Fixed Odds vs Spread Betting

As the name suggests, fixed odds betting is 'fixed' - you will always know before you place the bet the possible outcomes, and how much you stand to win or lose. Spread betting is very different - you may lose a lot, win a lot, or win or lose a little depending on how accurate the prediction is in addition to its correctness.

To the less astute, recreational punter, fixed odds betting is the most viable of the two methods. You can only lose the amount that you bet. The case is much different for spread betting, and sports betting money management systems are commonplace for even the most professional spread bettor.

Financial spread betting and sports spread betting carries the potential for much greater rewards, but also involves larger risk than fixed odds betting. This is precisely why it lends itself much more to the astute betting professional as money can be made by those with the patience to research and find the right spread.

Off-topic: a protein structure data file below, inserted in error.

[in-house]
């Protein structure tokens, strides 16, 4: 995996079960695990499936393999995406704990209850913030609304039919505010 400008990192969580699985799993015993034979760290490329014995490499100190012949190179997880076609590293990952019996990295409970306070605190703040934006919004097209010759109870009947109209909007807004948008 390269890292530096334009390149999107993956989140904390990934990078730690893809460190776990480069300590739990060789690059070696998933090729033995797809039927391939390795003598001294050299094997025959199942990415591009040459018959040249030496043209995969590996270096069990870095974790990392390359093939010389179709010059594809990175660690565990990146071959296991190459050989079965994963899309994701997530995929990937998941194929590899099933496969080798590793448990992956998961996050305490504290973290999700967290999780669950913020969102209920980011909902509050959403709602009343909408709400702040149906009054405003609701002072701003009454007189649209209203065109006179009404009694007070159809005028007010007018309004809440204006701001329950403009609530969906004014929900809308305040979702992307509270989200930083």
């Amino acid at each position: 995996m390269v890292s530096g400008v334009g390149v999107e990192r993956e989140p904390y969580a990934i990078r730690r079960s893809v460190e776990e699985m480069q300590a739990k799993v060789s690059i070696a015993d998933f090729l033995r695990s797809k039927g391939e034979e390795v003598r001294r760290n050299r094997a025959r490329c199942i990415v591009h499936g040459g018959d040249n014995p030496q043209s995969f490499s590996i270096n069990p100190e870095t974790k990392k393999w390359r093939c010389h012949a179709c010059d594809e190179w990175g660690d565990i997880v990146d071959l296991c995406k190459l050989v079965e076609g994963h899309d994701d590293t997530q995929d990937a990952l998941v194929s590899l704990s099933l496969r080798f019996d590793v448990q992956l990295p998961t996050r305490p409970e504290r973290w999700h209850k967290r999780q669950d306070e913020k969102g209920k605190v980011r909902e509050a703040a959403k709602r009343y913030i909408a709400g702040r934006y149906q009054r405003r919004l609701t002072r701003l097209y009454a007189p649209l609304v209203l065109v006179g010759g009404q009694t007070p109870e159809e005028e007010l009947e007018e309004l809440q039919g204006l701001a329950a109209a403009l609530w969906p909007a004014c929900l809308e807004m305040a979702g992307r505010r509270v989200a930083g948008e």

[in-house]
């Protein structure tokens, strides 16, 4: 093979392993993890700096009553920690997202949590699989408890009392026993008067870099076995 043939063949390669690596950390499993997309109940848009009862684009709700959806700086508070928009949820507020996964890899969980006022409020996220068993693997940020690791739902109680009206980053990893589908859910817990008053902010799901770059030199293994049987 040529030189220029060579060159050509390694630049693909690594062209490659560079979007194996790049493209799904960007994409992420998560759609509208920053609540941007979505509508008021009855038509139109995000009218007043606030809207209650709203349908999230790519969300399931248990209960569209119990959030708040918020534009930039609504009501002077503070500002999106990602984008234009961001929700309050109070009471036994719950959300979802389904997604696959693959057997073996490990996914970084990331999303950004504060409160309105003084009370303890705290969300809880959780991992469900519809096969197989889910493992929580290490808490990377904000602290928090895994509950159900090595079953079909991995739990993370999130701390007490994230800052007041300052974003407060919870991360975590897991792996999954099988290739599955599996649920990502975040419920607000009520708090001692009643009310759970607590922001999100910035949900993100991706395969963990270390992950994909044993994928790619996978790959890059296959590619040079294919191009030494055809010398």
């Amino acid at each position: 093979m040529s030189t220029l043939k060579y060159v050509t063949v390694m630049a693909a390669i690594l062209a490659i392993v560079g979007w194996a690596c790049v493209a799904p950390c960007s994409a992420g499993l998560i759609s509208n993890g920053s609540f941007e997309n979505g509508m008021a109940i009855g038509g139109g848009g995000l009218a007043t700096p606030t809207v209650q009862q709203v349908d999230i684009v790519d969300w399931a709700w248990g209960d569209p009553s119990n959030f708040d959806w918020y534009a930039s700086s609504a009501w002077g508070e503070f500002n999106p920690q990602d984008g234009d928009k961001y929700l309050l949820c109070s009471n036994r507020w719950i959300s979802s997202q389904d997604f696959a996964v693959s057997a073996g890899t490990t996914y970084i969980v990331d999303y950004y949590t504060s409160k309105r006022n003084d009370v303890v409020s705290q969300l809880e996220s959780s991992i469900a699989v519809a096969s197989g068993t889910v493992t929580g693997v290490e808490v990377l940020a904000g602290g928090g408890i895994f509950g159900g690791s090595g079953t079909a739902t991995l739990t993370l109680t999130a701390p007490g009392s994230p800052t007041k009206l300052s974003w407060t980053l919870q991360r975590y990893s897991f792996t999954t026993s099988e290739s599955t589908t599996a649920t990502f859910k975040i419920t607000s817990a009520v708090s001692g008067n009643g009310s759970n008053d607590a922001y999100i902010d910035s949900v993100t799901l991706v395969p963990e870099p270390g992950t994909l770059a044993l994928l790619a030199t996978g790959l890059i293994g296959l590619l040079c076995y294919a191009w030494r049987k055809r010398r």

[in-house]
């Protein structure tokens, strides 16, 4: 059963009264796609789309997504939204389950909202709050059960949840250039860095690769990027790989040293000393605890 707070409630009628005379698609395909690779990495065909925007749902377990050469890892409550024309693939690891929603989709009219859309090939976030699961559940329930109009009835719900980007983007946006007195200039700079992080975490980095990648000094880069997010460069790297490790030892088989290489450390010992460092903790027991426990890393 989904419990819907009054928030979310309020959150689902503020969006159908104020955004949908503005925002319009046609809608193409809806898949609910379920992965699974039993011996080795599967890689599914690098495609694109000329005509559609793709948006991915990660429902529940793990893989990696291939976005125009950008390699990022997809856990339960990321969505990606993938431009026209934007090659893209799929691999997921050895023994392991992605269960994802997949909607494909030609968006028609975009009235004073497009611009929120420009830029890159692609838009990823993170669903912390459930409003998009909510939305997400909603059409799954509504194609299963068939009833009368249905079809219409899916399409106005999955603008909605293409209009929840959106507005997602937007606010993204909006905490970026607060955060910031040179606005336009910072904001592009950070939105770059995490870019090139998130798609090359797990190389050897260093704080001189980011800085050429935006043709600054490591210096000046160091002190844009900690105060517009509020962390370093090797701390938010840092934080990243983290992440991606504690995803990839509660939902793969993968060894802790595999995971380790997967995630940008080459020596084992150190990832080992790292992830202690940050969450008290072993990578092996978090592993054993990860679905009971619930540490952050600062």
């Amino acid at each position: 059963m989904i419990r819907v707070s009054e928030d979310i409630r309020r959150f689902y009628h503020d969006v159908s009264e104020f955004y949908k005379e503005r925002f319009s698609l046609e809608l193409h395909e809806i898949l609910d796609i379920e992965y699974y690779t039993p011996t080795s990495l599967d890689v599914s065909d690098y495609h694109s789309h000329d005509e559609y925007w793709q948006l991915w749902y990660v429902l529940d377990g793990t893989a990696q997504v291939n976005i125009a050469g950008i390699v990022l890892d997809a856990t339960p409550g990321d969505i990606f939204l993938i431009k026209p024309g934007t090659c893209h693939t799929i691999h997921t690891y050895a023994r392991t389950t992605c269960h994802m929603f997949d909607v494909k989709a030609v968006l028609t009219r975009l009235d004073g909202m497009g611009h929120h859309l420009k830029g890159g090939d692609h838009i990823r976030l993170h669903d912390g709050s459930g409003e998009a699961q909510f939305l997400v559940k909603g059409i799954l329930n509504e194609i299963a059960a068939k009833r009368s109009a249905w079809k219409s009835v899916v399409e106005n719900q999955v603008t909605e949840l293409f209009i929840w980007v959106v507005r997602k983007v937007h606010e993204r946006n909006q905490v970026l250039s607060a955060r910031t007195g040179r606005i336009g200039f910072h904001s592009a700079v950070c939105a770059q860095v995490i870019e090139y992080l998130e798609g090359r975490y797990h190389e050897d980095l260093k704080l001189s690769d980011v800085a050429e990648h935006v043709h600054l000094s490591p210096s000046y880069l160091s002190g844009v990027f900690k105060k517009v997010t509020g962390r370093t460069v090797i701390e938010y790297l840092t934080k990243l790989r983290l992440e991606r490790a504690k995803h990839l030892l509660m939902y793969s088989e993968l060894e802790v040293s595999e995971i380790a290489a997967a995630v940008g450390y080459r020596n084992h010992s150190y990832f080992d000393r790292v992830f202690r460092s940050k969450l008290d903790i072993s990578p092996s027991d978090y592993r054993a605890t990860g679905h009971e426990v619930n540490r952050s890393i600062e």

Fixed odds betting is, in principle, quite simple, and widely available through online betting sites. In this respect, an Internet bookmaker has more flexibility, and can change a price to manage the projected liability. Fixed odds betting dates well back before the invention of the Internet to the late 19th century, in which newspapers began offering fixed prizes for the correct predictions of outcomes of games.

The term is somewhat less applicable to online sports betting today as the odds are not necessarily fixed. In the pre-Internet days, if a misprint was made in the newspaper the odds could not be changed; the reprinting process was too expensive and a bookmaker was consequently unable to alter a price in response to customer demand. A standard UK online betting site these days offering odds on the English Premiership can dynamically change their odds, although this rarely happens pre-match unless news impacting the game is released.